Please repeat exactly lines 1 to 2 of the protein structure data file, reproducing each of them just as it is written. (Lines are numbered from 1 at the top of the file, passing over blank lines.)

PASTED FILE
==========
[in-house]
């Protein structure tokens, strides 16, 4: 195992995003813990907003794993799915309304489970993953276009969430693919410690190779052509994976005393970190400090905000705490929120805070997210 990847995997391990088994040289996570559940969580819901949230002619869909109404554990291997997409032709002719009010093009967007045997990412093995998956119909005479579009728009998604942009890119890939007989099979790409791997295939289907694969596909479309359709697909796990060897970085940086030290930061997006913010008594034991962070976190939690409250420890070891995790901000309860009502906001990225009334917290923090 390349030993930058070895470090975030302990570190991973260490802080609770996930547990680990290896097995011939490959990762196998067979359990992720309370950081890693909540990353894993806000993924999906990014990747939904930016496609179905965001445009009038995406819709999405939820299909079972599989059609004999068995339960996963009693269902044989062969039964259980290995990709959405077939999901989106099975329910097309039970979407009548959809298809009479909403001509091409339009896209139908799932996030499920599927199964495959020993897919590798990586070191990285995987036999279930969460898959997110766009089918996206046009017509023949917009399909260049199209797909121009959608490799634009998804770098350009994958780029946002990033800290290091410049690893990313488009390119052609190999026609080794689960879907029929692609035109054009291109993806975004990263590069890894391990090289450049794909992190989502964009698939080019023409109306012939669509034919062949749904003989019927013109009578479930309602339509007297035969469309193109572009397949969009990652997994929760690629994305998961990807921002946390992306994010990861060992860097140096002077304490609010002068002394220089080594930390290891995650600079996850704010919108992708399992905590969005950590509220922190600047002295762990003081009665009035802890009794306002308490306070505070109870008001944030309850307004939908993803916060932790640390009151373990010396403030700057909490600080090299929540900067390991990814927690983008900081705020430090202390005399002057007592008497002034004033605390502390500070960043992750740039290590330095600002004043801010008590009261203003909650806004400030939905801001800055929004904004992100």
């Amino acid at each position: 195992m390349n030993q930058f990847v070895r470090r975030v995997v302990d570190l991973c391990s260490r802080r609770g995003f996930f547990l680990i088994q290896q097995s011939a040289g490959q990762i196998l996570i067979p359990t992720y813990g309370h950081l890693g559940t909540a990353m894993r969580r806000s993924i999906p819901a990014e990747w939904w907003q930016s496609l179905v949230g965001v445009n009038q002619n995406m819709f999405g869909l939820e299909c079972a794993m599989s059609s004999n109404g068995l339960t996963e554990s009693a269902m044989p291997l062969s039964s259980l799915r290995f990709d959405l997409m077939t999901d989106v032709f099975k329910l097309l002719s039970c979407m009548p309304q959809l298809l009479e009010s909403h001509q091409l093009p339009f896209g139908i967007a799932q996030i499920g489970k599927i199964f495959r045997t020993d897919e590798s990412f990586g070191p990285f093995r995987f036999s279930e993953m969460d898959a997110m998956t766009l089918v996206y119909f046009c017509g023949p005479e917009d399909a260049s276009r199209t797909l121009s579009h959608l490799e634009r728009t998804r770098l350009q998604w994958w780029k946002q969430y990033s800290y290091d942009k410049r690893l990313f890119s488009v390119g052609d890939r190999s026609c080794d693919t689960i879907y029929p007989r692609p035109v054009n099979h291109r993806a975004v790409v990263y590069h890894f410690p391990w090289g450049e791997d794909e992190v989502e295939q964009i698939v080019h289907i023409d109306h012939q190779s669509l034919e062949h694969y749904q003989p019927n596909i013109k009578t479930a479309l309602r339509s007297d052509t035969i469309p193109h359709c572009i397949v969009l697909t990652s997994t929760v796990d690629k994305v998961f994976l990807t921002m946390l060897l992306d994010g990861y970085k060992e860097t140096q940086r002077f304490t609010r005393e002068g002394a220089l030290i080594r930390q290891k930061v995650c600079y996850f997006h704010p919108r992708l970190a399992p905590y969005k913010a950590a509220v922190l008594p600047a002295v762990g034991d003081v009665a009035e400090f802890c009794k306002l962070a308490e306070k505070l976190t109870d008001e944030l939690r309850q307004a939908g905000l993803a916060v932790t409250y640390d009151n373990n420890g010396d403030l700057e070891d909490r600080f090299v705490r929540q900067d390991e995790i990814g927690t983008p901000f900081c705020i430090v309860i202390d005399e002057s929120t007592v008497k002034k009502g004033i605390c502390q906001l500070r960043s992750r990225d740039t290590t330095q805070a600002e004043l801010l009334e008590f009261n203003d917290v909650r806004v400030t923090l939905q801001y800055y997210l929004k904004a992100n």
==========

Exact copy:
[in-house]
């Protein structure tokens, strides 16, 4: 195992995003813990907003794993799915309304489970993953276009969430693919410690190779052509994976005393970190400090905000705490929120805070997210 990847995997391990088994040289996570559940969580819901949230002619869909109404554990291997997409032709002719009010093009967007045997990412093995998956119909005479579009728009998604942009890119890939007989099979790409791997295939289907694969596909479309359709697909796990060897970085940086030290930061997006913010008594034991962070976190939690409250420890070891995790901000309860009502906001990225009334917290923090 390349030993930058070895470090975030302990570190991973260490802080609770996930547990680990290896097995011939490959990762196998067979359990992720309370950081890693909540990353894993806000993924999906990014990747939904930016496609179905965001445009009038995406819709999405939820299909079972599989059609004999068995339960996963009693269902044989062969039964259980290995990709959405077939999901989106099975329910097309039970979407009548959809298809009479909403001509091409339009896209139908799932996030499920599927199964495959020993897919590798990586070191990285995987036999279930969460898959997110766009089918996206046009017509023949917009399909260049199209797909121009959608490799634009998804770098350009994958780029946002990033800290290091410049690893990313488009390119052609190999026609080794689960879907029929692609035109054009291109993806975004990263590069890894391990090289450049794909992190989502964009698939080019023409109306012939669509034919062949749904003989019927013109009578479930309602339509007297035969469309193109572009397949969009990652997994929760690629994305998961990807921002946390992306994010990861060992860097140096002077304490609010002068002394220089080594930390290891995650600079996850704010919108992708399992905590969005950590509220922190600047002295762990003081009665009035802890009794306002308490306070505070109870008001944030309850307004939908993803916060932790640390009151373990010396403030700057909490600080090299929540900067390991990814927690983008900081705020430090202390005399002057007592008497002034004033605390502390500070960043992750740039290590330095600002004043801010008590009261203003909650806004400030939905801001800055929004904004992100």